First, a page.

Posted by Kris GemborysWebSphere Configuration Tips
- Turn on Performance Monitor Interface (PMI) and use standard settings, the standard settings have very small overhead and can be used even in production.
- Use the Performance Monitor Viewer to analyze behavior of various pools
§ DataSource pools
§ Resource Adapter pools
§ Thread pools
§ EJB pools
- Use the Performance Monitor Viewer to analyze
§ Servlet response time
§ EJB response time
- Make sure that “Connection Wait Time” is zero. If “Connection Wait Time” is greater than zero it means that the size of the pool is too small for the given load
- If the size of the pool is too large fetching connection can have measurable impact on the performance when the system is not under stress.
- The minimum size of the heap should be sufficient large to handle the small to medium amount of load without a need for additional memory allocation.
- Setting up Maximum Amount of Heap beyond of 1 GB on 32-but operating system will not have significant impact.
- Do not increase stack size (-Xss) beyond 1 MB on 32-bit OS-es
- Enable Verbose GC and use IBM Support Assistant Workbench to analyze GC logs Verbose GC is possibly the best tool for analyzing memory leaks while load testing J2EE applications and in production.
- Upgrade to the latest JVM Fix Pack; applying WebSphere FixPacks does not apply JVM Fix Packs. In most circumstances the JVM FixPack needs to be downloaded and applied separately.
- Use GC report created using Verbose GC option to adjust heap minimum and maximum sizes as well as heap expanded ratio until an acceptable balance between number of allocation failures and amount of pause time during each garbage collection (-Xms, -Xmx, -Xminf), The large Heap Size increases heap mark and sweep time, and it is a show stopper for all other threads (IBM JVM specific).
- Use GC verbose report to identify the minimum heap size in order to avoid cyclical heap contractions and expansions
- Avoid using System.gc(),GC is a "stop the world" event, meaning that all threads of execution will be suspended except for the GC threads themselves. If you must call GC, do it during a non-critical or idle phase (this is only specific to the IBM JVM implementation, the SUN JVM handles mark and sweep differently)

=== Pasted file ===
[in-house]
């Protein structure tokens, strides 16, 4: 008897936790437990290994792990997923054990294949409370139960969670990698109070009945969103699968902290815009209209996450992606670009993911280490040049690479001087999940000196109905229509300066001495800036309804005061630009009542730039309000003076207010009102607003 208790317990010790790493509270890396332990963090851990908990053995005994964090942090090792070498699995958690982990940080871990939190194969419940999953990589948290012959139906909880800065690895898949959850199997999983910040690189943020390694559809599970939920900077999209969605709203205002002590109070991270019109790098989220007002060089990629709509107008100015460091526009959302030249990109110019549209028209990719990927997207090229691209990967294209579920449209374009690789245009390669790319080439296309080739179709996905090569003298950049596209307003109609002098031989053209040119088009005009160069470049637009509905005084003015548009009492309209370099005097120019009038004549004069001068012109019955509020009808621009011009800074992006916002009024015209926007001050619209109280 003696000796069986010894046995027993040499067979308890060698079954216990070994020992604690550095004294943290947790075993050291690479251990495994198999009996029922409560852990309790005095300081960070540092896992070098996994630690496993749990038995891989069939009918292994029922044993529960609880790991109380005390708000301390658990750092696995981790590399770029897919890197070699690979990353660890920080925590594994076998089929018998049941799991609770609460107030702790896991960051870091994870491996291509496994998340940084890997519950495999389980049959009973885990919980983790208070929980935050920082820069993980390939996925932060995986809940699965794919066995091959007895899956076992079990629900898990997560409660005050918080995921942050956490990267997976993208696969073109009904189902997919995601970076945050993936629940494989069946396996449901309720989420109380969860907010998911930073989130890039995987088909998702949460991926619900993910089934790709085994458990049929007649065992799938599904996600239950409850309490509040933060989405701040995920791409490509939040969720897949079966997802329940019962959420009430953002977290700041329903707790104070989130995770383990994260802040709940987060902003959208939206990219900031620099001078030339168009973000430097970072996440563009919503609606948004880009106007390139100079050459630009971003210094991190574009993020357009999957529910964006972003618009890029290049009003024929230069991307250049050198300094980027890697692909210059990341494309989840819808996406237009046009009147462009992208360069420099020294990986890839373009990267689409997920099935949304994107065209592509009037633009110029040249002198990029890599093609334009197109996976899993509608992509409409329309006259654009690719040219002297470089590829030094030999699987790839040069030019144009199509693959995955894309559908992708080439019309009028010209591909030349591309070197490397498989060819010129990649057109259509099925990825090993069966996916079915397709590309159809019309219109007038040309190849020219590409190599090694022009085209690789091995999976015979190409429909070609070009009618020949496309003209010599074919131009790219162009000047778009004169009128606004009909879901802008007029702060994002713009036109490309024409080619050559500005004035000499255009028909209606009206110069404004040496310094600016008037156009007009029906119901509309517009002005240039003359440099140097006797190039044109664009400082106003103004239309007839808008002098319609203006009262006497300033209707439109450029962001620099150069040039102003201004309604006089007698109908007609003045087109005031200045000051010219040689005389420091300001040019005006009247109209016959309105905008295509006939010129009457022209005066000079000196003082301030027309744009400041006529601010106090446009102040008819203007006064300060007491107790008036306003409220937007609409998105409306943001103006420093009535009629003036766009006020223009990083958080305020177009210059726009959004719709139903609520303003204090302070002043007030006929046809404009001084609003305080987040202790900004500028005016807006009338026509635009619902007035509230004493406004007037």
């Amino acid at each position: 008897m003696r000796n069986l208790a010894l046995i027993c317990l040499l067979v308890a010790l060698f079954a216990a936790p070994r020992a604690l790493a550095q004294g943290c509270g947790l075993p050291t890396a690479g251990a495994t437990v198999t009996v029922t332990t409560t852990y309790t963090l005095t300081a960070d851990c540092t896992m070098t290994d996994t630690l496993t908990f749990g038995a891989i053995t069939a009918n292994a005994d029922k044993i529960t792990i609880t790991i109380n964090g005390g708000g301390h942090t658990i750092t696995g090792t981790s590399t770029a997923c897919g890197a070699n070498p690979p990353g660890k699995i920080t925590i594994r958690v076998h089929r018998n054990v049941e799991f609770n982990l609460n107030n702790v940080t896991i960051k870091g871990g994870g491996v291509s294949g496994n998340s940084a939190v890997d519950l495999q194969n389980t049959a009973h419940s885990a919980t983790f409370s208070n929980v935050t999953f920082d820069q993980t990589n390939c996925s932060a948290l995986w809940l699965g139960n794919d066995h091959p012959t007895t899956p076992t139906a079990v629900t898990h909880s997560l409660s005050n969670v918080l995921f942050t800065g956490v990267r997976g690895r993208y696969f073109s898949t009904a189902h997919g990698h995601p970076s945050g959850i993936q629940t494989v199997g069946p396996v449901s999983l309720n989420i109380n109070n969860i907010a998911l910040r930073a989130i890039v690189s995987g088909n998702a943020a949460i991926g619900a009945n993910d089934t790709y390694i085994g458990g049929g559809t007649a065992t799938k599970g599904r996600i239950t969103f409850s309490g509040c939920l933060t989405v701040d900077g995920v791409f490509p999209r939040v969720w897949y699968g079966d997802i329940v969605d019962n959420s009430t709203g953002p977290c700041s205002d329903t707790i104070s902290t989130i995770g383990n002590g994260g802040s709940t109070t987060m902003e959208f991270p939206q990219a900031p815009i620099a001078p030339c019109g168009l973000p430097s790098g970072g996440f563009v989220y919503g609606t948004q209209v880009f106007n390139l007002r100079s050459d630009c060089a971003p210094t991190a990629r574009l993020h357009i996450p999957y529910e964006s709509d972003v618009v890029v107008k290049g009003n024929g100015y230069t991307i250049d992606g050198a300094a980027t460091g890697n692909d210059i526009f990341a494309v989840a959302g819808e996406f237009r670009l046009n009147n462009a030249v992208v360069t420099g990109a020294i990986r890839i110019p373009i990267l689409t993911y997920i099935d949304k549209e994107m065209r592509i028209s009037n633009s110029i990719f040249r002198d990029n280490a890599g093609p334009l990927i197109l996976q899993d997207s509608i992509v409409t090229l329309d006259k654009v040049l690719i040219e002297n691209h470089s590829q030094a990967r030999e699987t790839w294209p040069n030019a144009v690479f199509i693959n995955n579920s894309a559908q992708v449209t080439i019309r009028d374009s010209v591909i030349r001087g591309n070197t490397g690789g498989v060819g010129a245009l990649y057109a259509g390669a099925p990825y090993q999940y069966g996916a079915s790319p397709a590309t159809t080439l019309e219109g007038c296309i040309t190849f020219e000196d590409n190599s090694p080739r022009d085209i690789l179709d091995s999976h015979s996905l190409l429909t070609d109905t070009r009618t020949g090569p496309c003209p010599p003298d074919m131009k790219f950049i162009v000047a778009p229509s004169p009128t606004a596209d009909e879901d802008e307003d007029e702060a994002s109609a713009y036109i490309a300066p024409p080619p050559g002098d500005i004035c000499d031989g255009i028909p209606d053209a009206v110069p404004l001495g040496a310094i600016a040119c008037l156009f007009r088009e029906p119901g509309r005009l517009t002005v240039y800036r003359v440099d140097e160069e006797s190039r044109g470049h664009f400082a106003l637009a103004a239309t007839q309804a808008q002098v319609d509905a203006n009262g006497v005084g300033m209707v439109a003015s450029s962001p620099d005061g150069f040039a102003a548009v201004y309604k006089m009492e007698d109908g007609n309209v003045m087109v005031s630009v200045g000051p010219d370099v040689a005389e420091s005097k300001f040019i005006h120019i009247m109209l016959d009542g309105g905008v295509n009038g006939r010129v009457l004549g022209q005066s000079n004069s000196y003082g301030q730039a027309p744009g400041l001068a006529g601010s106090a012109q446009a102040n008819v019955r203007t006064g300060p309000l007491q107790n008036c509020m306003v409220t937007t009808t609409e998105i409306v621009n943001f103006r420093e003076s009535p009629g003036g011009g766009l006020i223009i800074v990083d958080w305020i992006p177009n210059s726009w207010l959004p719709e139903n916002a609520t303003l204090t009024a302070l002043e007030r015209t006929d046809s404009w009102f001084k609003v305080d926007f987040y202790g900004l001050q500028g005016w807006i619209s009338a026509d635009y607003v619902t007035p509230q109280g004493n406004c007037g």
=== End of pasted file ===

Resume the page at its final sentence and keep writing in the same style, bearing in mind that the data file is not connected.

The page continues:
- Minimize backe-end calls by caching frequently requested data
- Cache frequently used short-lived objects to avoid the need to repeatedly recreate the same objects over and over, and therefore invoke the GC. If you are concerned about memory allocations considering using WekHashMap
- Avoid finalizers
- Use primitive variable types instead of Java object types whenever possible. For example, use int instead of Integer. Using the Java object types still makes more sense in case of data objects because it let you avoid headaches with supporting NULLs.
- Call EJBs by reference instead of by value whenever possible
- Use EJB Local Interfaces (The temote calls, out-of-process, will kill your performance since they are 1000 times slower than in-process calls, this is commonly referred to as round-tripping problem)
- If you use ThreadLocal to store user context
data make sure that you not only remove the data explicitly when you are done but set to null all
referenced object. If you just remove an instance without resetting all
reference objects to null you will end-up with memory leaks and performance
- Avoid storing statefull data to absolute minimum
- Do not use Stateful Session Beans if you plan to support large clusters
- Use JSF managed beans with request scope rather than session scope (the same prnciple as Stateless vs. Stateful Beans)
- When manipulating strings, use StringBuffer or if available StringBuilder
- Avoid excessive writing to Java Standard Output or Standard Error (in one case removing excessive logging in production improved the application performance by 40% without additional code changes)
- Avoid allocating objects within loops, which keeps the object alive on the Java heap longer than necessary.
- If you need to cache referenced data (read only) consider using HashMap, LinkedList, or ArrayList
- If you need to cache data which needs to be updated consider using ConcurrentHashMap or similar Concurrent collections
- Do not use Hashtables
- Limit using synchronization and if you use
synchronization try to use instance synchronization rather than static
synchronization, consider the following simple example to load read-only
reference data. The badFoo() has many problems and in certain scenarios may
even hang. While the goodFoo() is threadsafe even though it does not use
synchronization at all. The trick is in using local varaibles to do all
processing and assigning the final result as atomic operation. The only small
drawback of goodFoo is that the first couple concurrent users will be executing read
and process operations in parraller. This can be resolved by preloading data
when application starts (i.e. ContextListener) rather than using Lazy loading. There are still some other issues with the goodFoo() related to exposing static collection to external manipulation. This can be addressed by returning only cloned elements.